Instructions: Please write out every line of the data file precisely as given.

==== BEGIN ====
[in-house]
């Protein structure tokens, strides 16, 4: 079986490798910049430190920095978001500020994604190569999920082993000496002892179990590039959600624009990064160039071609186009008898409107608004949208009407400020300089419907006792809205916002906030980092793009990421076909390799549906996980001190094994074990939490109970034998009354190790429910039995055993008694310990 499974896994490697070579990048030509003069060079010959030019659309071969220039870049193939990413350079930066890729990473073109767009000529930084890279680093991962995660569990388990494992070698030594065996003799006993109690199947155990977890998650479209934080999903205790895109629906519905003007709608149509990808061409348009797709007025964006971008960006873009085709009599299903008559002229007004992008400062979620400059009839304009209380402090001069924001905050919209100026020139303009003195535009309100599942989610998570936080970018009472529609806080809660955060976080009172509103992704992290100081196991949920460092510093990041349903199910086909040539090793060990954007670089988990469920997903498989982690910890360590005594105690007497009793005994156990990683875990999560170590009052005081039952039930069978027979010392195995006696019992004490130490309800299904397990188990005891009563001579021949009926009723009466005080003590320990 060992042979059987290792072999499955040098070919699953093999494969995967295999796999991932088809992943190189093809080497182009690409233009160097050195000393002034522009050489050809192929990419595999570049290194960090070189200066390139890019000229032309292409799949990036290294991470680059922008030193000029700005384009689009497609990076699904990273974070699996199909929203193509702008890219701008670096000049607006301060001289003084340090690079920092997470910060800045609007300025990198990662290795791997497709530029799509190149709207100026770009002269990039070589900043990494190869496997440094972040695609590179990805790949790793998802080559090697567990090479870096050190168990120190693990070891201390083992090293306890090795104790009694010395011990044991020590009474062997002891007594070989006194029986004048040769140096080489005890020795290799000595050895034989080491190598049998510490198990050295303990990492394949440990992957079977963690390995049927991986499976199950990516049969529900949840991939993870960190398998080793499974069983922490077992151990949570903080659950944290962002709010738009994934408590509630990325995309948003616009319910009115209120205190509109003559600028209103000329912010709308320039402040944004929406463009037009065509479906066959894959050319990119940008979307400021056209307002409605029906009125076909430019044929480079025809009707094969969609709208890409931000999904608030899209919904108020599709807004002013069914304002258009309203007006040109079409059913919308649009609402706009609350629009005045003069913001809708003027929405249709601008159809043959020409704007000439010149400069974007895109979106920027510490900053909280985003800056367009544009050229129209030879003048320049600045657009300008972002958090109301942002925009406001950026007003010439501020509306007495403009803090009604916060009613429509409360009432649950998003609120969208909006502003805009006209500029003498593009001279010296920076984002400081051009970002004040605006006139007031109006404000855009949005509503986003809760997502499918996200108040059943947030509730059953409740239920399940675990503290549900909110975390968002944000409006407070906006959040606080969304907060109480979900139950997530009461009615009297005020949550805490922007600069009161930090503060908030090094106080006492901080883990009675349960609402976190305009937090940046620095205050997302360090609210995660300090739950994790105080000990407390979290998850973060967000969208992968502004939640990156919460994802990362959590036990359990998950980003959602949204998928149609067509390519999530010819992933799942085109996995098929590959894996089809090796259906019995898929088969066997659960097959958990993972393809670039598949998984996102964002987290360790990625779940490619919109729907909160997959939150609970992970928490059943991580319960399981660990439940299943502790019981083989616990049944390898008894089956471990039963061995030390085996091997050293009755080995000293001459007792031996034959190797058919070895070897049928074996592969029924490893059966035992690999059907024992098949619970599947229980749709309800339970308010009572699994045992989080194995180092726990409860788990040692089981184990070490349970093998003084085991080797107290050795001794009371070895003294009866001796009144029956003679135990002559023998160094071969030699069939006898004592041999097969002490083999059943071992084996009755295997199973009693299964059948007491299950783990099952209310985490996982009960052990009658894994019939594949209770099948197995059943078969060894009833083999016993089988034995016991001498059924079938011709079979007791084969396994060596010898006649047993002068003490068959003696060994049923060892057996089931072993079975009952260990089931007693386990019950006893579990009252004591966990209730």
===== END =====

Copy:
[in-house]
């Protein structure tokens, strides 16, 4: 079986490798910049430190920095978001500020994604190569999920082993000496002892179990590039959600624009990064160039071609186009008898409107608004949208009407400020300089419907006792809205916002906030980092793009990421076909390799549906996980001190094994074990939490109970034998009354190790429910039995055993008694310990 499974896994490697070579990048030509003069060079010959030019659309071969220039870049193939990413350079930066890729990473073109767009000529930084890279680093991962995660569990388990494992070698030594065996003799006993109690199947155990977890998650479209934080999903205790895109629906519905003007709608149509990808061409348009797709007025964006971008960006873009085709009599299903008559002229007004992008400062979620400059009839304009209380402090001069924001905050919209100026020139303009003195535009309100599942989610998570936080970018009472529609806080809660955060976080009172509103992704992290100081196991949920460092510093990041349903199910086909040539090793060990954007670089988990469920997903498989982690910890360590005594105690007497009793005994156990990683875990999560170590009052005081039952039930069978027979010392195995006696019992004490130490309800299904397990188990005891009563001579021949009926009723009466005080003590320990 060992042979059987290792072999499955040098070919699953093999494969995967295999796999991932088809992943190189093809080497182009690409233009160097050195000393002034522009050489050809192929990419595999570049290194960090070189200066390139890019000229032309292409799949990036290294991470680059922008030193000029700005384009689009497609990076699904990273974070699996199909929203193509702008890219701008670096000049607006301060001289003084340090690079920092997470910060800045609007300025990198990662290795791997497709530029799509190149709207100026770009002269990039070589900043990494190869496997440094972040695609590179990805790949790793998802080559090697567990090479870096050190168990120190693990070891201390083992090293306890090795104790009694010395011990044991020590009474062997002891007594070989006194029986004048040769140096080489005890020795290799000595050895034989080491190598049998510490198990050295303990990492394949440990992957079977963690390995049927991986499976199950990516049969529900949840991939993870960190398998080793499974069983922490077992151990949570903080659950944290962002709010738009994934408590509630990325995309948003616009319910009115209120205190509109003559600028209103000329912010709308320039402040944004929406463009037009065509479906066959894959050319990119940008979307400021056209307002409605029906009125076909430019044929480079025809009707094969969609709208890409931000999904608030899209919904108020599709807004002013069914304002258009309203007006040109079409059913919308649009609402706009609350629009005045003069913001809708003027929405249709601008159809043959020409704007000439010149400069974007895109979106920027510490900053909280985003800056367009544009050229129209030879003048320049600045657009300008972002958090109301942002925009406001950026007003010439501020509306007495403009803090009604916060009613429509409360009432649950998003609120969208909006502003805009006209500029003498593009001279010296920076984002400081051009970002004040605006006139007031109006404000855009949005509503986003809760997502499918996200108040059943947030509730059953409740239920399940675990503290549900909110975390968002944000409006407070906006959040606080969304907060109480979900139950997530009461009615009297005020949550805490922007600069009161930090503060908030090094106080006492901080883990009675349960609402976190305009937090940046620095205050997302360090609210995660300090739950994790105080000990407390979290998850973060967000969208992968502004939640990156919460994802990362959590036990359990998950980003959602949204998928149609067509390519999530010819992933799942085109996995098929590959894996089809090796259906019995898929088969066997659960097959958990993972393809670039598949998984996102964002987290360790990625779940490619919109729907909160997959939150609970992970928490059943991580319960399981660990439940299943502790019981083989616990049944390898008894089956471990039963061995030390085996091997050293009755080995000293001459007792031996034959190797058919070895070897049928074996592969029924490893059966035992690999059907024992098949619970599947229980749709309800339970308010009572699994045992989080194995180092726990409860788990040692089981184990070490349970093998003084085991080797107290050795001794009371070895003294009866001796009144029956003679135990002559023998160094071969030699069939006898004592041999097969002490083999059943071992084996009755295997199973009693299964059948007491299950783990099952209310985490996982009960052990009658894994019939594949209770099948197995059943078969060894009833083999016993089988034995016991001498059924079938011709079979007791084969396994060596010898006649047993002068003490068959003696060994049923060892057996089931072993079975009952260990089931007693386990019950006893579990009252004591966990209730």